The Paradox of Success

By Vilis Ozols, MBA, CSP

This article has been published in numerous newsletters, trade journals and company publications.

Published in Sales and Marketing Executives Of Colorado newsletter, Resource, March 1994. Published in Progressive Rentals Magazine (APRO), 2004. (click here for information about reprinting these articles)

A study by Xavier University shows that every single day more than 1,000 new businesses are started in the U.S., and of those, 930 will eventually fail. A Dun and Bradstreet report states that only one out of every three men or women who start a business will still be in business four years later. That same report goes on to say that a good number of the business owners will never know why their businesses failed.

 One of the biggest obstacles any business must deal with, is the “Paradox of Success.” The “Paradox of Success,” ironically enough, is the reason that most new businesses are started. At the same time it is responsible for anywhere from 20%, to as high as 80% by some accounts, of the business failures we see in America today.

 The “Paradox of Success” is very simply, the point at which your distinctive competence becomes your greatest liability. The foundation of failure in many companies lies with a very developed area of expertise. Too often the continuum of skills needed to succeed in a business endeavor has a high concentration at one point and an undeveloped range of needed skills outside that area of distinctive competence.

 Thus the label, the “Paradox of Success,” emerges. In order to start a business and to ultimately succeed, you had better be differentiated from the competition. You must be better at some aspect of doing business than the next gal or guy. Unfortunately, the benchmark of success (for both new and existing businesses alike) is not how well you exceed your rival in your selected area of expertise. It really comes down to how well you have developed your ability to excel in the other facets of your business, outside of your comfort zone.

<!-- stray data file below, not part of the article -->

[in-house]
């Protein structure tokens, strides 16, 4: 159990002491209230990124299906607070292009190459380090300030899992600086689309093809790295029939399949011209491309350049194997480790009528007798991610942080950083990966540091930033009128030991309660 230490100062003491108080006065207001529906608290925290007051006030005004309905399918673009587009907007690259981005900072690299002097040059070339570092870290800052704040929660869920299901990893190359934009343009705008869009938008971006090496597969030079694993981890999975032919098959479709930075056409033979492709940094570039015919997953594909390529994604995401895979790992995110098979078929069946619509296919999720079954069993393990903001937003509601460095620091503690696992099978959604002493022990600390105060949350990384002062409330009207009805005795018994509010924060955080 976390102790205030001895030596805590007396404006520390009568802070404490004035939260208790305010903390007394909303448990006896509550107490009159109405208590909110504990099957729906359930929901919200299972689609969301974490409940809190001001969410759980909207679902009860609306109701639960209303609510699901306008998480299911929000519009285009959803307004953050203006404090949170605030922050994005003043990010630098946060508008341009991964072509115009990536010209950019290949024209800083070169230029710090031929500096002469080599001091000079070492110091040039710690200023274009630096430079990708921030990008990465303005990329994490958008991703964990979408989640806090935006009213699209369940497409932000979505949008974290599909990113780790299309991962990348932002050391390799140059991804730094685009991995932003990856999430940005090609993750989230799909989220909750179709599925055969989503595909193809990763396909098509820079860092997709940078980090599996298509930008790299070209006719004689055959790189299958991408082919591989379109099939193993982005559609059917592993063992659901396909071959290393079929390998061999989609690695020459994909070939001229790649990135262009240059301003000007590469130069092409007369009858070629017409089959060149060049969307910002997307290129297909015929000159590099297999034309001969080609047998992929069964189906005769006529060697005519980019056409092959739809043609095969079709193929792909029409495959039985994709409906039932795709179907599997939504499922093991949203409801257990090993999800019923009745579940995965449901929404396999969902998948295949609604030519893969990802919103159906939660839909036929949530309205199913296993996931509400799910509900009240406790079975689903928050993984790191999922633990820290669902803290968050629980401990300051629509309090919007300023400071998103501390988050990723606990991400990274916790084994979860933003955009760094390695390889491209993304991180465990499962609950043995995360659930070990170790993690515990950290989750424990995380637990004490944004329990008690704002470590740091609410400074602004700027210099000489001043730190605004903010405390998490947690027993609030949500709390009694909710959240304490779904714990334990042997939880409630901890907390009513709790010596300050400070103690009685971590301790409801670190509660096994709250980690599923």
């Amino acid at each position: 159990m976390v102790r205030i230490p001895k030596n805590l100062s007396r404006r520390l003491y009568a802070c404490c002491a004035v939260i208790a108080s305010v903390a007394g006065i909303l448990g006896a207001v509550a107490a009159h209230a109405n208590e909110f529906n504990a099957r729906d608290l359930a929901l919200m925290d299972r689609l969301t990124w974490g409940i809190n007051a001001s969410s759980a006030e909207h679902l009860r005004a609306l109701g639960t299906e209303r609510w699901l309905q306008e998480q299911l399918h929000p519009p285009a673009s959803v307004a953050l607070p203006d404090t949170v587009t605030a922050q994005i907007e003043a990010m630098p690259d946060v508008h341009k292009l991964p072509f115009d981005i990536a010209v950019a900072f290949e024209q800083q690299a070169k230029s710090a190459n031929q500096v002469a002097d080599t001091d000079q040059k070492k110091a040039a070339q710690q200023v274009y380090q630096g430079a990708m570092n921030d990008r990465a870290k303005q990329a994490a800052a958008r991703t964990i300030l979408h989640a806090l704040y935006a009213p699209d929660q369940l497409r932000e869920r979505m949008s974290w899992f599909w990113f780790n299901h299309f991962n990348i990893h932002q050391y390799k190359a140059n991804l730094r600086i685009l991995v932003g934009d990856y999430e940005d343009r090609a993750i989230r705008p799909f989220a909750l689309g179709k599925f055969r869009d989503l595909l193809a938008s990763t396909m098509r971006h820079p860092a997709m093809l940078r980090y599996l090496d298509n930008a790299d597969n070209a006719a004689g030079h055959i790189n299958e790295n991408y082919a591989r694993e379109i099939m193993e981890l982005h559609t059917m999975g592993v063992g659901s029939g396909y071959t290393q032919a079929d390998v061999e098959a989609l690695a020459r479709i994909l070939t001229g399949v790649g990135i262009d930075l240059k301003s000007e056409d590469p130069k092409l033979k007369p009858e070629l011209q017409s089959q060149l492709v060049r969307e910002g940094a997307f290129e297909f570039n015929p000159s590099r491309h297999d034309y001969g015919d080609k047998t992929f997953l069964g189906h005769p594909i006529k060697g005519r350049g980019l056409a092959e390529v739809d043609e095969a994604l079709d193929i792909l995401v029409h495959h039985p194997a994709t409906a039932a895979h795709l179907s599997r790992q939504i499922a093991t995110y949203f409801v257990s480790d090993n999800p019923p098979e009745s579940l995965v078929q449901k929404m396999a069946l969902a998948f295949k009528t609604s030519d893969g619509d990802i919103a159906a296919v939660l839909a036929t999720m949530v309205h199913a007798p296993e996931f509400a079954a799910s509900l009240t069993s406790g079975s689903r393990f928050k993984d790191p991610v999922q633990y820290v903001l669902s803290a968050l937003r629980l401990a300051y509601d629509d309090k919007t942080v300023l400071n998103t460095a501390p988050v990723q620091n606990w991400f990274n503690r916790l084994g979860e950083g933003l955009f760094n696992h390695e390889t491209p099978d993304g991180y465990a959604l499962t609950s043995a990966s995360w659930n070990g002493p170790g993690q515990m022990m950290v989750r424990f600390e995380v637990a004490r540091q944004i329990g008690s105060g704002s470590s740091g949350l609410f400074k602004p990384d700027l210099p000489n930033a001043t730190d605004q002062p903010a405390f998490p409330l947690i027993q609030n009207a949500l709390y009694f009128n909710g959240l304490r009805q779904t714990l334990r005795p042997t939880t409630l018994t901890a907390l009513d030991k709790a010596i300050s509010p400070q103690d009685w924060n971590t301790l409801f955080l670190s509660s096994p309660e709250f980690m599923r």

Examples of the “Paradox of Success” abound. We’ve all encountered salespeople who are great at “getting” the sale, and horrible at following up with service. Or, companies that are wonderful marketers, identifying a benefit and drawing in customers by the boatload, who then can’t deliver the quality product needed. Someone with a flair for color, design and creativity may start their own interior design business, but goes out of business because they don’t have the selling skills necessary. Or, in today’s deep discount environment, someone who can sell and market against the competition, but who’s margins are too thin to survive over the long run.

 The first step in overcoming “The paradox” lies in identifying it. Give yourself, your department, or your company, a “Strengths and Weakness” analysis. Rank yourself in terms of sales skills, marketing ability, customer service, business management, finance, production, creativity, speed, efficiency, and any other category that makes sense. Then take that list and have a trusted customer, confidante or mentor rate your skills as well. Identify discrepancies in your assessment. Set up an improvement plan, write it out, assign deadlines and, most importantly, determine ways to measure if you’ve attained the goals.

 Is it possible that the most visible strength of your business is also its greatest limiting factor? As with any medical procedure, diagnosis predicates the treatment. Know what you’re good at and get better at the rest! That’s how to combat the “Paradox of Success.”